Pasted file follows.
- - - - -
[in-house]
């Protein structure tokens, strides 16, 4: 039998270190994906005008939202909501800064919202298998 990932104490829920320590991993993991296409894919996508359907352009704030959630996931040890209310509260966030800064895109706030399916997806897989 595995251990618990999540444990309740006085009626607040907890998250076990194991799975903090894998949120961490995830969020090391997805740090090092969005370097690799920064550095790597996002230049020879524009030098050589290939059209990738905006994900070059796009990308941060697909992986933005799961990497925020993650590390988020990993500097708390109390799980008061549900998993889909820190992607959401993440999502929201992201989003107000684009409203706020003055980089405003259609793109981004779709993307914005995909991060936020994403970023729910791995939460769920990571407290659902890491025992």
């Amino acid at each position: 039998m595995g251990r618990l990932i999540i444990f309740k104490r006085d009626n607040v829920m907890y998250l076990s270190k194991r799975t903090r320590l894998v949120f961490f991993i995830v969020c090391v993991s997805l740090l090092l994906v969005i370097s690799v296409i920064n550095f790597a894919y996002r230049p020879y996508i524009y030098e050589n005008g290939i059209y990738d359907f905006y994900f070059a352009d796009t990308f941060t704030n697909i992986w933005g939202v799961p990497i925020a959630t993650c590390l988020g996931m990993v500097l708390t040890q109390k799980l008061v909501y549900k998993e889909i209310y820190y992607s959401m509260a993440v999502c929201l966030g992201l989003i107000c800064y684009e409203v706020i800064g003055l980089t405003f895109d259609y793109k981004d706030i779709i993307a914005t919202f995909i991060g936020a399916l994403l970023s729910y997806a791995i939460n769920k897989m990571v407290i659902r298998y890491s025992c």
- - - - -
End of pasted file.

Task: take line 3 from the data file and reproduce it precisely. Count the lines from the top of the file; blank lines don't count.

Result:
């Amino acid at each position: 039998m595995g251990r618990l990932i999540i444990f309740k104490r006085d009626n607040v829920m907890y998250l076990s270190k194991r799975t903090r320590l894998v949120f961490f991993i995830v969020c090391v993991s997805l740090l090092l994906v969005i370097s690799v296409i920064n550095f790597a894919y996002r230049p020879y996508i524009y030098e050589n005008g290939i059209y990738d359907f905006y994900f070059a352009d796009t990308f941060t704030n697909i992986w933005g939202v799961p990497i925020a959630t993650c590390l988020g996931m990993v500097l708390t040890q109390k799980l008061v909501y549900k998993e889909i209310y820190y992607s959401m509260a993440v999502c929201l966030g992201l989003i107000c800064y684009e409203v706020i800064g003055l980089t405003f895109d259609y793109k981004d706030i779709i993307a914005t919202f995909i991060g936020a399916l994403l970023s729910y997806a791995i939460n769920k897989m990571v407290i659902r298998y890491s025992c």